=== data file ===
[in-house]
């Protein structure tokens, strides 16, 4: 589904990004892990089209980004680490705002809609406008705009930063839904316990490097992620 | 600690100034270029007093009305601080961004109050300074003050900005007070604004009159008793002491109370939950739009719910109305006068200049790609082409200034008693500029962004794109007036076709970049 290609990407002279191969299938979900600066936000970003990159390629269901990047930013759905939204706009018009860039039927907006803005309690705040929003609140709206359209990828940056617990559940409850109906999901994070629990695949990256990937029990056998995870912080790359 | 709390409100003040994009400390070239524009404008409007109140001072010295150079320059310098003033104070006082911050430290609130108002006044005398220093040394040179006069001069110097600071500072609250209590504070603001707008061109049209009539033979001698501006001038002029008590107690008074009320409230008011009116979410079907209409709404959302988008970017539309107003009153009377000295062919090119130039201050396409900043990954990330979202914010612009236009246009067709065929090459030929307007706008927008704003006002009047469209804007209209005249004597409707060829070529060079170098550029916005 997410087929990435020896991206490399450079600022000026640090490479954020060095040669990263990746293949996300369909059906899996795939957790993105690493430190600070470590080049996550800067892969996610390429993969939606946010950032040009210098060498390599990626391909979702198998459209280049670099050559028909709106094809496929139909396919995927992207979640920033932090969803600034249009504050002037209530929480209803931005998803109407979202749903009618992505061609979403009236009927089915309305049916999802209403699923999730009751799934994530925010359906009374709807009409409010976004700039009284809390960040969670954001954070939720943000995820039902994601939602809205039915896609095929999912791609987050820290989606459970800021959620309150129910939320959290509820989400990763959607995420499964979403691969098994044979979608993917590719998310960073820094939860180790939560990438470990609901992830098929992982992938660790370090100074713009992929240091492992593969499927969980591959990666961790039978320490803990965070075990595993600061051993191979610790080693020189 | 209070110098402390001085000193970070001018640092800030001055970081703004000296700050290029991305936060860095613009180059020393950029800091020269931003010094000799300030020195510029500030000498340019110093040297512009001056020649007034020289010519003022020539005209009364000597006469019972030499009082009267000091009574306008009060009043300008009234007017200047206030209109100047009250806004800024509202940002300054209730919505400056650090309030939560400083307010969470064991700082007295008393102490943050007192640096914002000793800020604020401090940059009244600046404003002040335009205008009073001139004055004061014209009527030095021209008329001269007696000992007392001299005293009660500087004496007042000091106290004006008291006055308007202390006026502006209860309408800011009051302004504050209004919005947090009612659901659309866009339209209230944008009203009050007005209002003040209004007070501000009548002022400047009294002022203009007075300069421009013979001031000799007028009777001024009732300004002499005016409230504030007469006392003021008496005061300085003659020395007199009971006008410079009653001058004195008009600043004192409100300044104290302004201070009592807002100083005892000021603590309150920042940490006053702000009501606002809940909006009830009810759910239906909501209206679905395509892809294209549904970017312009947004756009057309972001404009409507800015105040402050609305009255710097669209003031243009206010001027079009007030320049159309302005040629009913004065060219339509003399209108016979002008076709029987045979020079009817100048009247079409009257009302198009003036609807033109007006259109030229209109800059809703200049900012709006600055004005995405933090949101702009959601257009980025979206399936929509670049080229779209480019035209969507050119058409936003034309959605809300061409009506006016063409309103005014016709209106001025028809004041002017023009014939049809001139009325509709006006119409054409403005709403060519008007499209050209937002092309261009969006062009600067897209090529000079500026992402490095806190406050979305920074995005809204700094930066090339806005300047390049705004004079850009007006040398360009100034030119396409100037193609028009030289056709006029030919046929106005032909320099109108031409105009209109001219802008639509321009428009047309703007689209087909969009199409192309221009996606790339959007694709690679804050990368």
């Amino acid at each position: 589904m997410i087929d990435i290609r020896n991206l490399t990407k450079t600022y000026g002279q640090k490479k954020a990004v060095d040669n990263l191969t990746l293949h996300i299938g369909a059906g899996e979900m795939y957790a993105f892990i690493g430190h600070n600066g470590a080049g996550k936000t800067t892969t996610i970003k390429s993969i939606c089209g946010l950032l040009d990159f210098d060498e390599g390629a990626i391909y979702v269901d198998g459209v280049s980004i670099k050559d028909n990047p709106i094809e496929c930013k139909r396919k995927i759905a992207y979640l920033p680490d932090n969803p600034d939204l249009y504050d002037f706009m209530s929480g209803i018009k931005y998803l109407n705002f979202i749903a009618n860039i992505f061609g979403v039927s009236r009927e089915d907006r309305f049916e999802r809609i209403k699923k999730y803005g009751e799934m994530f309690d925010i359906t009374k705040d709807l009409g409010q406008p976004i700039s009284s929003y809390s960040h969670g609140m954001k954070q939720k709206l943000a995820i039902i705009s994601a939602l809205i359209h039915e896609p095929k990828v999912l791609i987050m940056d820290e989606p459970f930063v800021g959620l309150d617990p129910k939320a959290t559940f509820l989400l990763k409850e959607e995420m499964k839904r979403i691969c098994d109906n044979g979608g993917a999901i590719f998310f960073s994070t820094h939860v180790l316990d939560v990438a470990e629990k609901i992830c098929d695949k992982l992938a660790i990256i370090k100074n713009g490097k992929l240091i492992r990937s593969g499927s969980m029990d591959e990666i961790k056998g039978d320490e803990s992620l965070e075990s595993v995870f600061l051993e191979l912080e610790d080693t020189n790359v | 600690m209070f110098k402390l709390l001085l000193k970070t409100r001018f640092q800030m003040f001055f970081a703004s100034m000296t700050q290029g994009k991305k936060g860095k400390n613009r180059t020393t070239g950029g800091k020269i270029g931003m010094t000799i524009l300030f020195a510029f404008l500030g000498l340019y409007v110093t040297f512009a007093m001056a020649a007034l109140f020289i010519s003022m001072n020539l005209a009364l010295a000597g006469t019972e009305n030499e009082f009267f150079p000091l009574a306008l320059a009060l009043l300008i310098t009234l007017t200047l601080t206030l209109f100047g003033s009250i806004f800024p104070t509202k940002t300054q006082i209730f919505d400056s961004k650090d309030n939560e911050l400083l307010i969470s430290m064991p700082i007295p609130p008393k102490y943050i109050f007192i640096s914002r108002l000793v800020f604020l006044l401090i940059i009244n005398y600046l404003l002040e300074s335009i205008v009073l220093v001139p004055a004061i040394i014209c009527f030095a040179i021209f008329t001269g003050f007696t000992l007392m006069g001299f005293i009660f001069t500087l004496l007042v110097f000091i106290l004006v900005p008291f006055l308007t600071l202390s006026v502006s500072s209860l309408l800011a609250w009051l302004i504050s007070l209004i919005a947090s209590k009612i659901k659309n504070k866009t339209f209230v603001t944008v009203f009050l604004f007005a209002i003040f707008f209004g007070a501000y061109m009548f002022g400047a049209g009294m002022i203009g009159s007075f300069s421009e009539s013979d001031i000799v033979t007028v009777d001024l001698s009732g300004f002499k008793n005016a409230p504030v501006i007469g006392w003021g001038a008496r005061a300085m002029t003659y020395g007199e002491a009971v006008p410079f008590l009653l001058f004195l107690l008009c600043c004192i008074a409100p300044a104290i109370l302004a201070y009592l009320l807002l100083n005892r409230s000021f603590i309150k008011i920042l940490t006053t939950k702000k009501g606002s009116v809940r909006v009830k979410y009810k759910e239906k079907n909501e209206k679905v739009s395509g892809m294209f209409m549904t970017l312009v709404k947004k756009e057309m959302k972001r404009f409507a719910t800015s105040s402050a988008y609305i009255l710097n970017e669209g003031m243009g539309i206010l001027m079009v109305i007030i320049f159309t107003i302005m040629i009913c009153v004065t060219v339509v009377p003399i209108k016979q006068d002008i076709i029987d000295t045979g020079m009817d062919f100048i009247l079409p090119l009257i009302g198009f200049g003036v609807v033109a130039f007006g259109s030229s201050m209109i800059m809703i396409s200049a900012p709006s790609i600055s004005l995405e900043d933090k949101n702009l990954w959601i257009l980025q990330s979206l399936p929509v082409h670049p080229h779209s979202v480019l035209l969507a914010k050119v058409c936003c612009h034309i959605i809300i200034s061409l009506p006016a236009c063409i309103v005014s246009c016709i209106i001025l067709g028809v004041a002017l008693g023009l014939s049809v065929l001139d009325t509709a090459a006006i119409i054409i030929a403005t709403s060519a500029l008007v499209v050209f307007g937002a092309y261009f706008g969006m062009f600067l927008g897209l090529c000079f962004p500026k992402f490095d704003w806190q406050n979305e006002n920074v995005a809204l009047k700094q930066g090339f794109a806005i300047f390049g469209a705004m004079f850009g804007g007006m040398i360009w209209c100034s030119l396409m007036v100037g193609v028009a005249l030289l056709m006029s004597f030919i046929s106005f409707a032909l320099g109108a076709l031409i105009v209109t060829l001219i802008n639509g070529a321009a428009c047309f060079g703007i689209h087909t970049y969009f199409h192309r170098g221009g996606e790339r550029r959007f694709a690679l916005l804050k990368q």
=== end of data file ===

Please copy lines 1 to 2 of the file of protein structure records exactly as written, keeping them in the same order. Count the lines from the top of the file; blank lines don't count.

[in-house]
């Protein structure tokens, strides 16, 4: 589904990004892990089209980004680490705002809609406008705009930063839904316990490097992620 | 600690100034270029007093009305601080961004109050300074003050900005007070604004009159008793002491109370939950739009719910109305006068200049790609082409200034008693500029962004794109007036076709970049 290609990407002279191969299938979900600066936000970003990159390629269901990047930013759905939204706009018009860039039927907006803005309690705040929003609140709206359209990828940056617990559940409850109906999901994070629990695949990256990937029990056998995870912080790359 | 709390409100003040994009400390070239524009404008409007109140001072010295150079320059310098003033104070006082911050430290609130108002006044005398220093040394040179006069001069110097600071500072609250209590504070603001707008061109049209009539033979001698501006001038002029008590107690008074009320409230008011009116979410079907209409709404959302988008970017539309107003009153009377000295062919090119130039201050396409900043990954990330979202914010612009236009246009067709065929090459030929307007706008927008704003006002009047469209804007209209005249004597409707060829070529060079170098550029916005 997410087929990435020896991206490399450079600022000026640090490479954020060095040669990263990746293949996300369909059906899996795939957790993105690493430190600070470590080049996550800067892969996610390429993969939606946010950032040009210098060498390599990626391909979702198998459209280049670099050559028909709106094809496929139909396919995927992207979640920033932090969803600034249009504050002037209530929480209803931005998803109407979202749903009618992505061609979403009236009927089915309305049916999802209403699923999730009751799934994530925010359906009374709807009409409010976004700039009284809390960040969670954001954070939720943000995820039902994601939602809205039915896609095929999912791609987050820290989606459970800021959620309150129910939320959290509820989400990763959607995420499964979403691969098994044979979608993917590719998310960073820094939860180790939560990438470990609901992830098929992982992938660790370090100074713009992929240091492992593969499927969980591959990666961790039978320490803990965070075990595993600061051993191979610790080693020189 | 209070110098402390001085000193970070001018640092800030001055970081703004000296700050290029991305936060860095613009180059020393950029800091020269931003010094000799300030020195510029500030000498340019110093040297512009001056020649007034020289010519003022020539005209009364000597006469019972030499009082009267000091009574306008009060009043300008009234007017200047206030209109100047009250806004800024509202940002300054209730919505400056650090309030939560400083307010969470064991700082007295008393102490943050007192640096914002000793800020604020401090940059009244600046404003002040335009205008009073001139004055004061014209009527030095021209008329001269007696000992007392001299005293009660500087004496007042000091106290004006008291006055308007202390006026502006209860309408800011009051302004504050209004919005947090009612659901659309866009339209209230944008009203009050007005209002003040209004007070501000009548002022400047009294002022203009007075300069421009013979001031000799007028009777001024009732300004002499005016409230504030007469006392003021008496005061300085003659020395007199009971006008410079009653001058004195008009600043004192409100300044104290302004201070009592807002100083005892000021603590309150920042940490006053702000009501606002809940909006009830009810759910239906909501209206679905395509892809294209549904970017312009947004756009057309972001404009409507800015105040402050609305009255710097669209003031243009206010001027079009007030320049159309302005040629009913004065060219339509003399209108016979002008076709029987045979020079009817100048009247079409009257009302198009003036609807033109007006259109030229209109800059809703200049900012709006600055004005995405933090949101702009959601257009980025979206399936929509670049080229779209480019035209969507050119058409936003034309959605809300061409009506006016063409309103005014016709209106001025028809004041002017023009014939049809001139009325509709006006119409054409403005709403060519008007499209050209937002092309261009969006062009600067897209090529000079500026992402490095806190406050979305920074995005809204700094930066090339806005300047390049705004004079850009007006040398360009100034030119396409100037193609028009030289056709006029030919046929106005032909320099109108031409105009209109001219802008639509321009428009047309703007689209087909969009199409192309221009996606790339959007694709690679804050990368």